I wanted to get out of the city last weekend so I went down to Kampot, an old colonial town near the coast and the Vietnamese border. I left Saturday morning and would be meeting friends from work who had arrived there the day before. I took a Sorya tour bus that left at 8:15 AM for $7. It was to be a four hour drive. The seats were spacious and well-cushioned, with a generous air-con and Khmer music was played only intermittently and at a fair volume.
I was anxious to get out of Phnom Penh. It is an odd thing for me to be gainfully employed in an Asian country or to put it another way, to be immobile in one. Had this been China a year ago I would have seen the whole south coast by now. As it is, I’ve barely been able to explore Phnom Penh.
Beijing and its endless streets and expanse of concrete desert, where it can take a lot of effort to arrange social affairs.
It’s coming up to three years since I arrived in Beijing — three years in which I’ve made friends and lost friends, through the simple drift of life.
In this time I’ve been broke numerous times, have had to scrape and meander. I’ve had starry nights and schemes come to fruition, and moments seldom preconceived.
But what am I doing now? Am I moving forward — is misery just going through the motions?
You might not understand the dilemma and that is fine. I shall put it plainly.
I could never have realized just how hard it is to succeed as a writer.
I could never have imagined what a crossroads sometimes life can be.
I do not want to work to earn money so I can pay the rent, so I can buy more things I do not need.
My instinct tells me I should move out of Beijing and head to some other places in China and stay with friends. Read, write, sleep. Convalesce.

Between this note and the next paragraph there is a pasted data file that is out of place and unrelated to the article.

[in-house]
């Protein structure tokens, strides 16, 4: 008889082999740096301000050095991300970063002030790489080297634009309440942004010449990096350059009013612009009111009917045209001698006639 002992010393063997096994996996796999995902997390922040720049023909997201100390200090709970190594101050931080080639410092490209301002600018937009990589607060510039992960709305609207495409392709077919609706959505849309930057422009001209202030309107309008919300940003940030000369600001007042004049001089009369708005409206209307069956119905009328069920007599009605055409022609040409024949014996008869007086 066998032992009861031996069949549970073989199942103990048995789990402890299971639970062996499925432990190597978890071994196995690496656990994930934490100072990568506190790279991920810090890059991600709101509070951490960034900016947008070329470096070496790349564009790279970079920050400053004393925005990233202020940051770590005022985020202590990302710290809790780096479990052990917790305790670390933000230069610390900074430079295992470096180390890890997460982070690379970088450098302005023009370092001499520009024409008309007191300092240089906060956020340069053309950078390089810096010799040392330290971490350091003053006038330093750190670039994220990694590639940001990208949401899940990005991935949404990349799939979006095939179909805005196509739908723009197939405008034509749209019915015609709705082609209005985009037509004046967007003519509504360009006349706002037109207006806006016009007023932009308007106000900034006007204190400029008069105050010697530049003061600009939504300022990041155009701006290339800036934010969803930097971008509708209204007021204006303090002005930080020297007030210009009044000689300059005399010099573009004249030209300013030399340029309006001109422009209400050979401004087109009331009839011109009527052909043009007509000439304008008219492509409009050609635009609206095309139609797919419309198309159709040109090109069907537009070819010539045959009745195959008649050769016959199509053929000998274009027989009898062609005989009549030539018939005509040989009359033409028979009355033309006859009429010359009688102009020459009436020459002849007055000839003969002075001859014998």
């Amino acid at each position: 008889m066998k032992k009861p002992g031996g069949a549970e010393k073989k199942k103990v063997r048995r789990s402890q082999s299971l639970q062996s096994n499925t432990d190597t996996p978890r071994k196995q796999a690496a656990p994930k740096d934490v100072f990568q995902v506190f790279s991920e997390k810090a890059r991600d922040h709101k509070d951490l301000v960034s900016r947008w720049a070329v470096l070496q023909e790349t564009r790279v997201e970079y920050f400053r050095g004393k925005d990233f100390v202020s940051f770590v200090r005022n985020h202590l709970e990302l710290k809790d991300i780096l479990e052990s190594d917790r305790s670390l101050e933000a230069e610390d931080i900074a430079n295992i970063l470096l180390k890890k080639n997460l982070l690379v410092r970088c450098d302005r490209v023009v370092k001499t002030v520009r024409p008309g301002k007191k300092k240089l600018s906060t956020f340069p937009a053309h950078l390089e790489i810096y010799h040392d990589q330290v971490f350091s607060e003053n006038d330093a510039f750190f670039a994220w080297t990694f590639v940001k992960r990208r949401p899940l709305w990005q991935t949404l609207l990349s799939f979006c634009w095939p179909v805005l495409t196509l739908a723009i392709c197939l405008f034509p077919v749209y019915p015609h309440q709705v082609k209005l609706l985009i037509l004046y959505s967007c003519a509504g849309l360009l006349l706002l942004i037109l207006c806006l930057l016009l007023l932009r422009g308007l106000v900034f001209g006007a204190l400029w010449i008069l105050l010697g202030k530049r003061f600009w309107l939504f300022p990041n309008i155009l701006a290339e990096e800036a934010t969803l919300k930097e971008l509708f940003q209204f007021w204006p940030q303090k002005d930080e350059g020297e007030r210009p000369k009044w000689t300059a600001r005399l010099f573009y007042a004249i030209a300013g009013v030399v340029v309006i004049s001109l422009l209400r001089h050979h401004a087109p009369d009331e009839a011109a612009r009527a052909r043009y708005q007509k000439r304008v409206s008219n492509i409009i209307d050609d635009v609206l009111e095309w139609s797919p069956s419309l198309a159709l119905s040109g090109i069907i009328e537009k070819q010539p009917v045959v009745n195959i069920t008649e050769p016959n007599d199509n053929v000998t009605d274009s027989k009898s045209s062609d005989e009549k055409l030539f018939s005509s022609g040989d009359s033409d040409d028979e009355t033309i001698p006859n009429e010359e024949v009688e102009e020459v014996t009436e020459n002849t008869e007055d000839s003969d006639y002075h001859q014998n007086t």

Try to write more — that’s more important than anything. And yet why torture myself? I could do a job that’s enjoyable and worthwhile, and write on the side.
Many writers have had multiple lives. I feel like I should have those lives, because in the end it will make me better and more varied.
There’s no one telling you what your next move should be. There’s no path to follow or predetermined step. Always thus.
Money is and will always be an issue. When you’re younger you think –you’re sure of it in fact– that at some stage you will be wealthy and have enough money to do the things you want to do. But at some stage, it becomes clear that those riches might not become reality.
But that’s fine?
I should go somewhere awhile and figure things out.
Some years ago, when I was in my last year of university, there was a house party. At this party I got talking to a French girl, who was eloquent and charming. I reached a point where I got talking about journalism, my ambitions, who I’d already written for, and all the fine journalism pieces I’d written — the kind of things you might say when trying to impress a French girl.
She listened with interest but after I had finished my spiel, she looked at me and without a pause said simply: “But what do you write for yourself?”
This memory and those words have stayed with me ever since.
This is the first in a series examining publications and their accessibility to freelancers. If I have written for said publication then I will draw from my own experience. If I haven’t I will find other freelancers and ask them. Click on the Pitchable Outlets tag to follow this series as it continues.
Status: high / 1st tier
Reach: The Guardian is one of the most respected news organizations in the world. Its headquarters are in King’s Cross, London, and it has offices in the US and Australia as it seeks to transform itself into a “global newspaper”. It vies with The New York Times for the world’s second most popular English-language newspaper website (The Mail Online is the most popular).
Accessibility: For a freelancer, The Guardian is actually relatively accessible. Yes, you have a lot of competition, which is why some of the bylines I’ve gained have been in smaller sections such as the online-only Careers blog. I mostly write “around the sides” for The Guardian, although I plan to pitch more to the “World” section.